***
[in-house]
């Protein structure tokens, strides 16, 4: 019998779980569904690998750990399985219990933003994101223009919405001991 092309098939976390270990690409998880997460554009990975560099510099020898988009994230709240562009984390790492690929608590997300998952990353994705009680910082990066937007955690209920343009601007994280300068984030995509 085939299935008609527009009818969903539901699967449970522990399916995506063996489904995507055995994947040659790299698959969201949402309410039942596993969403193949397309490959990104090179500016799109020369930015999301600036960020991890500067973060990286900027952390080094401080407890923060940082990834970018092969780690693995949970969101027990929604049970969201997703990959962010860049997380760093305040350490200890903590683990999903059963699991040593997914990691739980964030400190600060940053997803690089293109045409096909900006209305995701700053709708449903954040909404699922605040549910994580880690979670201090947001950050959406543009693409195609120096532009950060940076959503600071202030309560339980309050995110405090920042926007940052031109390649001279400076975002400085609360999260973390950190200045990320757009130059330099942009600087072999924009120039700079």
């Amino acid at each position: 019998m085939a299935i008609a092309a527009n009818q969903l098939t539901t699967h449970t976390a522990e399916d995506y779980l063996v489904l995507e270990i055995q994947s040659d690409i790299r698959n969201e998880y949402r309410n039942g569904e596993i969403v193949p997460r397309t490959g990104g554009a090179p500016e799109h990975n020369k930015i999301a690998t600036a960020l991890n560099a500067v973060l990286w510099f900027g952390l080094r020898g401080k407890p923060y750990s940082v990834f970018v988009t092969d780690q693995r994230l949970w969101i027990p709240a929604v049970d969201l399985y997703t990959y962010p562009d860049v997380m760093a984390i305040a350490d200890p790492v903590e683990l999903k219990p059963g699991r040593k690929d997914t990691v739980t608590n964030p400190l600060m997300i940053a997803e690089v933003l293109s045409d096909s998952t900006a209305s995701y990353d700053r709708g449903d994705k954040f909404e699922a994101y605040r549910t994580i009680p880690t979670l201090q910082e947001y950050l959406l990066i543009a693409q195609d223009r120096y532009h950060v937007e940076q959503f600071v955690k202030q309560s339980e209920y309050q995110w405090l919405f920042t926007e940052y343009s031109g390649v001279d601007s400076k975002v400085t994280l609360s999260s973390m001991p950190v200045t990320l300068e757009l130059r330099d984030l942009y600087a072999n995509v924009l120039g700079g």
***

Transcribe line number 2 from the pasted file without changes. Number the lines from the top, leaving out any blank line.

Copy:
């Protein structure tokens, strides 16, 4: 019998779980569904690998750990399985219990933003994101223009919405001991 092309098939976390270990690409998880997460554009990975560099510099020898988009994230709240562009984390790492690929608590997300998952990353994705009680910082990066937007955690209920343009601007994280300068984030995509 085939299935008609527009009818969903539901699967449970522990399916995506063996489904995507055995994947040659790299698959969201949402309410039942596993969403193949397309490959990104090179500016799109020369930015999301600036960020991890500067973060990286900027952390080094401080407890923060940082990834970018092969780690693995949970969101027990929604049970969201997703990959962010860049997380760093305040350490200890903590683990999903059963699991040593997914990691739980964030400190600060940053997803690089293109045409096909900006209305995701700053709708449903954040909404699922605040549910994580880690979670201090947001950050959406543009693409195609120096532009950060940076959503600071202030309560339980309050995110405090920042926007940052031109390649001279400076975002400085609360999260973390950190200045990320757009130059330099942009600087072999924009120039700079």